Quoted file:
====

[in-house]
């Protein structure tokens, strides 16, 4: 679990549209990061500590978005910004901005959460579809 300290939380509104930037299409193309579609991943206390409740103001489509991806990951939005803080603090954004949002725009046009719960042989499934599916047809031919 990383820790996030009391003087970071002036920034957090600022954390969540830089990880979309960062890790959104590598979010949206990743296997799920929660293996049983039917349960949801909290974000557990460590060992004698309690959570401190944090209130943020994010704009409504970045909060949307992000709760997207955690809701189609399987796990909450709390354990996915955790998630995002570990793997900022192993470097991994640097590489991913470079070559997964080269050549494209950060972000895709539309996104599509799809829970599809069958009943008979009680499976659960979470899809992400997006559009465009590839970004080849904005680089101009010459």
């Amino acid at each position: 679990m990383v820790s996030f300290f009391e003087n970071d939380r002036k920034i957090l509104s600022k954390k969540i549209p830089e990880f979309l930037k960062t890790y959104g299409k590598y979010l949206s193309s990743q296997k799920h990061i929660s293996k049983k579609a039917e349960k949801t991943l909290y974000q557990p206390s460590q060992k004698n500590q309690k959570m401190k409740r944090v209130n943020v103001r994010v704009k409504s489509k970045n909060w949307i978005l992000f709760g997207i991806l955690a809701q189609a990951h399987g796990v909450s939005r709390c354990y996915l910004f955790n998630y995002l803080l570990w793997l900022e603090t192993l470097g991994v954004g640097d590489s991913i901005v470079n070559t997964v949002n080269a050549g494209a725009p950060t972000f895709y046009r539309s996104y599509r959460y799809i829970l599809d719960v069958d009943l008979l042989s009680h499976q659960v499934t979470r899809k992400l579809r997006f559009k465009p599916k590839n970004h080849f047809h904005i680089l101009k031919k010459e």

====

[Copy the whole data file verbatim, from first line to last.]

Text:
[in-house]
């Protein structure tokens, strides 16, 4: 679990549209990061500590978005910004901005959460579809 300290939380509104930037299409193309579609991943206390409740103001489509991806990951939005803080603090954004949002725009046009719960042989499934599916047809031919 990383820790996030009391003087970071002036920034957090600022954390969540830089990880979309960062890790959104590598979010949206990743296997799920929660293996049983039917349960949801909290974000557990460590060992004698309690959570401190944090209130943020994010704009409504970045909060949307992000709760997207955690809701189609399987796990909450709390354990996915955790998630995002570990793997900022192993470097991994640097590489991913470079070559997964080269050549494209950060972000895709539309996104599509799809829970599809069958009943008979009680499976659960979470899809992400997006559009465009590839970004080849904005680089101009010459």
């Amino acid at each position: 679990m990383v820790s996030f300290f009391e003087n970071d939380r002036k920034i957090l509104s600022k954390k969540i549209p830089e990880f979309l930037k960062t890790y959104g299409k590598y979010l949206s193309s990743q296997k799920h990061i929660s293996k049983k579609a039917e349960k949801t991943l909290y974000q557990p206390s460590q060992k004698n500590q309690k959570m401190k409740r944090v209130n943020v103001r994010v704009k409504s489509k970045n909060w949307i978005l992000f709760g997207i991806l955690a809701q189609a990951h399987g796990v909450s939005r709390c354990y996915l910004f955790n998630y995002l803080l570990w793997l900022e603090t192993l470097g991994v954004g640097d590489s991913i901005v470079n070559t997964v949002n080269a050549g494209a725009p950060t972000f895709y046009r539309s996104y599509r959460y799809i829970l599809d719960v069958d009943l008979l042989s009680h499976q659960v499934t979470r899809k992400l579809r997006f559009k465009p599916k590839n970004h080849f047809h904005i680089l101009k031919k010459e």